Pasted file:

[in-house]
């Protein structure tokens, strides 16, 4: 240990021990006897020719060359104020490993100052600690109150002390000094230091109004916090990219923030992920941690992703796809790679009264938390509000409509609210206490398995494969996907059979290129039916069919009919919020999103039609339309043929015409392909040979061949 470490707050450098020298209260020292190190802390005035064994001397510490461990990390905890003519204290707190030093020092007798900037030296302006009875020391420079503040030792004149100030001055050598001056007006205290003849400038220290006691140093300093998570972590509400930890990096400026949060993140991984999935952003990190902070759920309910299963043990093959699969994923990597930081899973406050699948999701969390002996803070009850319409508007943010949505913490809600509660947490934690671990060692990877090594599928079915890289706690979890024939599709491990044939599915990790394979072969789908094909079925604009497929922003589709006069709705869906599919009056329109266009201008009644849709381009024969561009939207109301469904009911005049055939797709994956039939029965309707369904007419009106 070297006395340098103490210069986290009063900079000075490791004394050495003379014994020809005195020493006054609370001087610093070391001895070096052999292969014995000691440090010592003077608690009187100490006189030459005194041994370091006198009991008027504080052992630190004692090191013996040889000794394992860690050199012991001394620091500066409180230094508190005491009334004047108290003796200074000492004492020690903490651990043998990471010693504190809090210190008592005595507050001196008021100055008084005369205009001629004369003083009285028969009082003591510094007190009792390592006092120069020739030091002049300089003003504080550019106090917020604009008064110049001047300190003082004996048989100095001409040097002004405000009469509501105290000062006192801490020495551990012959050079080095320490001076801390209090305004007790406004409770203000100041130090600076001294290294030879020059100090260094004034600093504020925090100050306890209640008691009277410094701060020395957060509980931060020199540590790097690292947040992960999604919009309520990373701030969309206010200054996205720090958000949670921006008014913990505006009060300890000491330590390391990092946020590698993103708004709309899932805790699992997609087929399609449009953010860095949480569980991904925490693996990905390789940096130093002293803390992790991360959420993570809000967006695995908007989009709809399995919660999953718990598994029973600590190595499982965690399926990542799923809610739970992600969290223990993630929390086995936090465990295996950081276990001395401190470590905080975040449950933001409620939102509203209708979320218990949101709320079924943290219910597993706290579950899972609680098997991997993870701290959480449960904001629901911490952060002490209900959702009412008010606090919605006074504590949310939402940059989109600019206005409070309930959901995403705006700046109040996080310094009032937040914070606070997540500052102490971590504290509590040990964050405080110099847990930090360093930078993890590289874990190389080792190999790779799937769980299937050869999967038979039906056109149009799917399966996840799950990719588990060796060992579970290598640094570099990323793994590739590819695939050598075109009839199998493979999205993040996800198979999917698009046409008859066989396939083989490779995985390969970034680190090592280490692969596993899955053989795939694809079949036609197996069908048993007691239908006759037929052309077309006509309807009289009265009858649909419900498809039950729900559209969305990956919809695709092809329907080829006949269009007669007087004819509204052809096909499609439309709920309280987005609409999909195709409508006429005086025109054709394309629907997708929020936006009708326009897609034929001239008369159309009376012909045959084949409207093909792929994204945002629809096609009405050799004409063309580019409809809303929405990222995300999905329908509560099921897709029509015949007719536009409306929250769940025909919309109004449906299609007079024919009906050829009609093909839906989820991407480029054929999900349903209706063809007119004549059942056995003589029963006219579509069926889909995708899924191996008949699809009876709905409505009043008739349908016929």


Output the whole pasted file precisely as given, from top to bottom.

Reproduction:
[in-house]
């Protein structure tokens, strides 16, 4: 240990021990006897020719060359104020490993100052600690109150002390000094230091109004916090990219923030992920941690992703796809790679009264938390509000409509609210206490398995494969996907059979290129039916069919009919919020999103039609339309043929015409392909040979061949 470490707050450098020298209260020292190190802390005035064994001397510490461990990390905890003519204290707190030093020092007798900037030296302006009875020391420079503040030792004149100030001055050598001056007006205290003849400038220290006691140093300093998570972590509400930890990096400026949060993140991984999935952003990190902070759920309910299963043990093959699969994923990597930081899973406050699948999701969390002996803070009850319409508007943010949505913490809600509660947490934690671990060692990877090594599928079915890289706690979890024939599709491990044939599915990790394979072969789908094909079925604009497929922003589709006069709705869906599919009056329109266009201008009644849709381009024969561009939207109301469904009911005049055939797709994956039939029965309707369904007419009106 070297006395340098103490210069986290009063900079000075490791004394050495003379014994020809005195020493006054609370001087610093070391001895070096052999292969014995000691440090010592003077608690009187100490006189030459005194041994370091006198009991008027504080052992630190004692090191013996040889000794394992860690050199012991001394620091500066409180230094508190005491009334004047108290003796200074000492004492020690903490651990043998990471010693504190809090210190008592005595507050001196008021100055008084005369205009001629004369003083009285028969009082003591510094007190009792390592006092120069020739030091002049300089003003504080550019106090917020604009008064110049001047300190003082004996048989100095001409040097002004405000009469509501105290000062006192801490020495551990012959050079080095320490001076801390209090305004007790406004409770203000100041130090600076001294290294030879020059100090260094004034600093504020925090100050306890209640008691009277410094701060020395957060509980931060020199540590790097690292947040992960999604919009309520990373701030969309206010200054996205720090958000949670921006008014913990505006009060300890000491330590390391990092946020590698993103708004709309899932805790699992997609087929399609449009953010860095949480569980991904925490693996990905390789940096130093002293803390992790991360959420993570809000967006695995908007989009709809399995919660999953718990598994029973600590190595499982965690399926990542799923809610739970992600969290223990993630929390086995936090465990295996950081276990001395401190470590905080975040449950933001409620939102509203209708979320218990949101709320079924943290219910597993706290579950899972609680098997991997993870701290959480449960904001629901911490952060002490209900959702009412008010606090919605006074504590949310939402940059989109600019206005409070309930959901995403705006700046109040996080310094009032937040914070606070997540500052102490971590504290509590040990964050405080110099847990930090360093930078993890590289874990190389080792190999790779799937769980299937050869999967038979039906056109149009799917399966996840799950990719588990060796060992579970290598640094570099990323793994590739590819695939050598075109009839199998493979999205993040996800198979999917698009046409008859066989396939083989490779995985390969970034680190090592280490692969596993899955053989795939694809079949036609197996069908048993007691239908006759037929052309077309006509309807009289009265009858649909419900498809039950729900559209969305990956919809695709092809329907080829006949269009007669007087004819509204052809096909499609439309709920309280987005609409999909195709409508006429005086025109054709394309629907997708929020936006009708326009897609034929001239008369159309009376012909045959084949409207093909792929994204945002629809096609009405050799004409063309580019409809809303929405990222995300999905329908509560099921897709029509015949007719536009409306929250769940025909919309109004449906299609007079024919009906050829009609093909839906989820991407480029054929999900349903209706063809007119004549059942056995003589029963006219579509069926889909995708899924191996008949699809009876709905409505009043008739349908016929």